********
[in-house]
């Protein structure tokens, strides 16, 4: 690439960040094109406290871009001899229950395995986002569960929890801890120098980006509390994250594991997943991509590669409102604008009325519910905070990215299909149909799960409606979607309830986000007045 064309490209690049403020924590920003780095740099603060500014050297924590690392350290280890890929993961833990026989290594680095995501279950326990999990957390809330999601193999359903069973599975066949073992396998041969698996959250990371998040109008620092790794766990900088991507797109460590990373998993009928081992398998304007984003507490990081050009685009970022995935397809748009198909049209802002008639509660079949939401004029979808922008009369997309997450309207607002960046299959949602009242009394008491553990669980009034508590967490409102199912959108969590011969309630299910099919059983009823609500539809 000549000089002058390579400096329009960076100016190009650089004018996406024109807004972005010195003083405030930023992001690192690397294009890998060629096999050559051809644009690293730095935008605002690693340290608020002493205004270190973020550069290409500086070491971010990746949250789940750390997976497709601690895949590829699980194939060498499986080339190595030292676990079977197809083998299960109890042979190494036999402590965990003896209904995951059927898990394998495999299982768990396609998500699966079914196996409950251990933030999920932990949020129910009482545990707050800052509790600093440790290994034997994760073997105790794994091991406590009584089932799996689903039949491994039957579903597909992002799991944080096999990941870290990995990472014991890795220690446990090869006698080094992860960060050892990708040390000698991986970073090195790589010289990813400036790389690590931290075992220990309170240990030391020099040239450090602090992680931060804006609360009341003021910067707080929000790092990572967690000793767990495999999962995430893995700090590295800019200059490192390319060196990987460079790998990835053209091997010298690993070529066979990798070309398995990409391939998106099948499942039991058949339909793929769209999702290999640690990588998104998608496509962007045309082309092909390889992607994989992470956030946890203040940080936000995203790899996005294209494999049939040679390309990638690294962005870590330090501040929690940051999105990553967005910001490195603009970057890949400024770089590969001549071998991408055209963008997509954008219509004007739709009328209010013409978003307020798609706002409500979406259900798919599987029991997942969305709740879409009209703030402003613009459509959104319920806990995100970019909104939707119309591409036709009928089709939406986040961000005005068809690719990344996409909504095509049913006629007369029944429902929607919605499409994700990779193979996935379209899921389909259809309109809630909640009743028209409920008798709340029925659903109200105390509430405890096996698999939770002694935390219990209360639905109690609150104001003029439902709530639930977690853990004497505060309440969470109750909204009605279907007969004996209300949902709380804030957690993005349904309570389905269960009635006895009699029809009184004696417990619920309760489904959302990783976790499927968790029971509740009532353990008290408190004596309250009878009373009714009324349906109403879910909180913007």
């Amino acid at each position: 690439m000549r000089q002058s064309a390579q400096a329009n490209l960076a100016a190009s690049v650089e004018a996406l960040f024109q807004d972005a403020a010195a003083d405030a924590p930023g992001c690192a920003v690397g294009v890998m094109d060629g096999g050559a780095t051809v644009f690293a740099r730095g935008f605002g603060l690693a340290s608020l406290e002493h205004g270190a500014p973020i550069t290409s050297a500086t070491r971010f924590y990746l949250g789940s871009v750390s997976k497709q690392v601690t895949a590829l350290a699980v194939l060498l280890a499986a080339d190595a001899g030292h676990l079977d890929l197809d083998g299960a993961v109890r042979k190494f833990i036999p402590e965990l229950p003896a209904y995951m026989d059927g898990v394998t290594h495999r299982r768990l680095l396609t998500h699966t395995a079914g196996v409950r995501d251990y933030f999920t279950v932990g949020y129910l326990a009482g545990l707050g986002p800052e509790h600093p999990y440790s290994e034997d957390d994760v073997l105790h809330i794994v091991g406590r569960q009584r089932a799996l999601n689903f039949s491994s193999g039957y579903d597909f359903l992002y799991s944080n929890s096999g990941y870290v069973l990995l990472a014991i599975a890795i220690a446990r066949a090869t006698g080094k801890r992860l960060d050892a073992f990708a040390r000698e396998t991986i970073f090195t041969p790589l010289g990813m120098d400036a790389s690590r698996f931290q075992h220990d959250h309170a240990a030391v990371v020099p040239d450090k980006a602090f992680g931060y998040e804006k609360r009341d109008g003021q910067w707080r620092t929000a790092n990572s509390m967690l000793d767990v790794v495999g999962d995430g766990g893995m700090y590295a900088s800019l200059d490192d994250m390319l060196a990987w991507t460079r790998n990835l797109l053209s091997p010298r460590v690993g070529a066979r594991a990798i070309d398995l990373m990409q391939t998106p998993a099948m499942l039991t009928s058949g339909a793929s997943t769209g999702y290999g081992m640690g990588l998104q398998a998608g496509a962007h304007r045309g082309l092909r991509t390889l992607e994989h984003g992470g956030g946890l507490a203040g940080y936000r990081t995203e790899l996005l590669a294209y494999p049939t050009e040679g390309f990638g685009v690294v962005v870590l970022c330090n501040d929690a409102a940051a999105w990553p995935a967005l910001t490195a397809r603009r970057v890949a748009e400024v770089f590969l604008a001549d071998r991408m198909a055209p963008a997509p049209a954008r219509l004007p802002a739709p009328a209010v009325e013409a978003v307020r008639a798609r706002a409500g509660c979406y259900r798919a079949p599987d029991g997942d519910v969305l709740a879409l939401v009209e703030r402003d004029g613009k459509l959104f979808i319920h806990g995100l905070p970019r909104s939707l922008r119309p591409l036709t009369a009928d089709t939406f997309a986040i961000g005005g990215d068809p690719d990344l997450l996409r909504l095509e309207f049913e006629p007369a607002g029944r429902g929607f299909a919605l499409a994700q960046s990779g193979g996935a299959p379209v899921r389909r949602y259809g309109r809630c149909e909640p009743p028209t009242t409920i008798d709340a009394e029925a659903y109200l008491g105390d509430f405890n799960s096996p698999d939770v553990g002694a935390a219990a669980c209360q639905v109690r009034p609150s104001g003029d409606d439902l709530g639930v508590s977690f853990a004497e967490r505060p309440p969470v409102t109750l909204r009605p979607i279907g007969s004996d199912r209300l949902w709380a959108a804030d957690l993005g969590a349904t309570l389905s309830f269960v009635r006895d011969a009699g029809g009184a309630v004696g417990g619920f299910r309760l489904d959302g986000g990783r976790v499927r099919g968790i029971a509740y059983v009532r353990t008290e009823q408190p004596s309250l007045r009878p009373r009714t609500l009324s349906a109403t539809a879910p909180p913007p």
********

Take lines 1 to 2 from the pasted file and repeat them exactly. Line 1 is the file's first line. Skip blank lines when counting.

[in-house]
């Protein structure tokens, strides 16, 4: 690439960040094109406290871009001899229950395995986002569960929890801890120098980006509390994250594991997943991509590669409102604008009325519910905070990215299909149909799960409606979607309830986000007045 064309490209690049403020924590920003780095740099603060500014050297924590690392350290280890890929993961833990026989290594680095995501279950326990999990957390809330999601193999359903069973599975066949073992396998041969698996959250990371998040109008620092790794766990900088991507797109460590990373998993009928081992398998304007984003507490990081050009685009970022995935397809748009198909049209802002008639509660079949939401004029979808922008009369997309997450309207607002960046299959949602009242009394008491553990669980009034508590967490409102199912959108969590011969309630299910099919059983009823609500539809 000549000089002058390579400096329009960076100016190009650089004018996406024109807004972005010195003083405030930023992001690192690397294009890998060629096999050559051809644009690293730095935008605002690693340290608020002493205004270190973020550069290409500086070491971010990746949250789940750390997976497709601690895949590829699980194939060498499986080339190595030292676990079977197809083998299960109890042979190494036999402590965990003896209904995951059927898990394998495999299982768990396609998500699966079914196996409950251990933030999920932990949020129910009482545990707050800052509790600093440790290994034997994760073997105790794994091991406590009584089932799996689903039949491994039957579903597909992002799991944080096999990941870290990995990472014991890795220690446990090869006698080094992860960060050892990708040390000698991986970073090195790589010289990813400036790389690590931290075992220990309170240990030391020099040239450090602090992680931060804006609360009341003021910067707080929000790092990572967690000793767990495999999962995430893995700090590295800019200059490192390319060196990987460079790998990835053209091997010298690993070529066979990798070309398995990409391939998106099948499942039991058949339909793929769209999702290999640690990588998104998608496509962007045309082309092909390889992607994989992470956030946890203040940080936000995203790899996005294209494999049939040679390309990638690294962005870590330090501040929690940051999105990553967005910001490195603009970057890949400024770089590969001549071998991408055209963008997509954008219509004007739709009328209010013409978003307020798609706002409500979406259900798919599987029991997942969305709740879409009209703030402003613009459509959104319920806990995100970019909104939707119309591409036709009928089709939406986040961000005005068809690719990344996409909504095509049913006629007369029944429902929607919605499409994700990779193979996935379209899921389909259809309109809630909640009743028209409920008798709340029925659903109200105390509430405890096996698999939770002694935390219990209360639905109690609150104001003029439902709530639930977690853990004497505060309440969470109750909204009605279907007969004996209300949902709380804030957690993005349904309570389905269960009635006895009699029809009184004696417990619920309760489904959302990783976790499927968790029971509740009532353990008290408190004596309250009878009373009714009324349906109403879910909180913007």